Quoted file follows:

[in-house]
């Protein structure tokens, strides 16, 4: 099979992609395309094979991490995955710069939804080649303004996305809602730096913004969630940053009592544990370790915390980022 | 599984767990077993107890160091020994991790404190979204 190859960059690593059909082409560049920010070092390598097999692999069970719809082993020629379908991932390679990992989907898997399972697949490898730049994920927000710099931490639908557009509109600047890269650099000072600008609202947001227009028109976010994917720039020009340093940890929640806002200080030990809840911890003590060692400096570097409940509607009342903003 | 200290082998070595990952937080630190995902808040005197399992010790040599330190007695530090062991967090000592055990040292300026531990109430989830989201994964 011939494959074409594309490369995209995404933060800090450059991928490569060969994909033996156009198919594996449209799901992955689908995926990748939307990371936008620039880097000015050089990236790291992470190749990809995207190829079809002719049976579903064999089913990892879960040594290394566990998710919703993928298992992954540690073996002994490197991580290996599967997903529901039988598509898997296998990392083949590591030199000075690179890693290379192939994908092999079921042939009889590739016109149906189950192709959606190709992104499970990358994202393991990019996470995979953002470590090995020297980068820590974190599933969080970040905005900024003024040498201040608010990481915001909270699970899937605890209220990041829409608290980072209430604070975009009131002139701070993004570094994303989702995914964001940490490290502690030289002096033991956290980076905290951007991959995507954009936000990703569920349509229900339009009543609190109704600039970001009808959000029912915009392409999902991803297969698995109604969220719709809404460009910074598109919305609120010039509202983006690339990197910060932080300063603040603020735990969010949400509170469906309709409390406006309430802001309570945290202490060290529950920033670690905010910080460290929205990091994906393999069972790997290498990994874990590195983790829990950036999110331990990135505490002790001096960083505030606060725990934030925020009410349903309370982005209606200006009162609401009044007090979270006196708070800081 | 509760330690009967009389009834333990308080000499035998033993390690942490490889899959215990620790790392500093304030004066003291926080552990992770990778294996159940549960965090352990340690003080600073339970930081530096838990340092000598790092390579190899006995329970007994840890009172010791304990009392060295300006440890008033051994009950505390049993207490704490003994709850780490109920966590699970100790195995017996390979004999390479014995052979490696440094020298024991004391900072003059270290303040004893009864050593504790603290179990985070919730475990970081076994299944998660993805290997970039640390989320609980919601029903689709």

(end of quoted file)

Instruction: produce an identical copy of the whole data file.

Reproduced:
[in-house]
């Protein structure tokens, strides 16, 4: 099979992609395309094979991490995955710069939804080649303004996305809602730096913004969630940053009592544990370790915390980022 | 599984767990077993107890160091020994991790404190979204 190859960059690593059909082409560049920010070092390598097999692999069970719809082993020629379908991932390679990992989907898997399972697949490898730049994920927000710099931490639908557009509109600047890269650099000072600008609202947001227009028109976010994917720039020009340093940890929640806002200080030990809840911890003590060692400096570097409940509607009342903003 | 200290082998070595990952937080630190995902808040005197399992010790040599330190007695530090062991967090000592055990040292300026531990109430989830989201994964 011939494959074409594309490369995209995404933060800090450059991928490569060969994909033996156009198919594996449209799901992955689908995926990748939307990371936008620039880097000015050089990236790291992470190749990809995207190829079809002719049976579903064999089913990892879960040594290394566990998710919703993928298992992954540690073996002994490197991580290996599967997903529901039988598509898997296998990392083949590591030199000075690179890693290379192939994908092999079921042939009889590739016109149906189950192709959606190709992104499970990358994202393991990019996470995979953002470590090995020297980068820590974190599933969080970040905005900024003024040498201040608010990481915001909270699970899937605890209220990041829409608290980072209430604070975009009131002139701070993004570094994303989702995914964001940490490290502690030289002096033991956290980076905290951007991959995507954009936000990703569920349509229900339009009543609190109704600039970001009808959000029912915009392409999902991803297969698995109604969220719709809404460009910074598109919305609120010039509202983006690339990197910060932080300063603040603020735990969010949400509170469906309709409390406006309430802001309570945290202490060290529950920033670690905010910080460290929205990091994906393999069972790997290498990994874990590195983790829990950036999110331990990135505490002790001096960083505030606060725990934030925020009410349903309370982005209606200006009162609401009044007090979270006196708070800081 | 509760330690009967009389009834333990308080000499035998033993390690942490490889899959215990620790790392500093304030004066003291926080552990992770990778294996159940549960965090352990340690003080600073339970930081530096838990340092000598790092390579190899006995329970007994840890009172010791304990009392060295300006440890008033051994009950505390049993207490704490003994709850780490109920966590699970100790195995017996390979004999390479014995052979490696440094020298024991004391900072003059270290303040004893009864050593504790603290179990985070919730475990970081076994299944998660993805290997970039640390989320609980919601029903689709």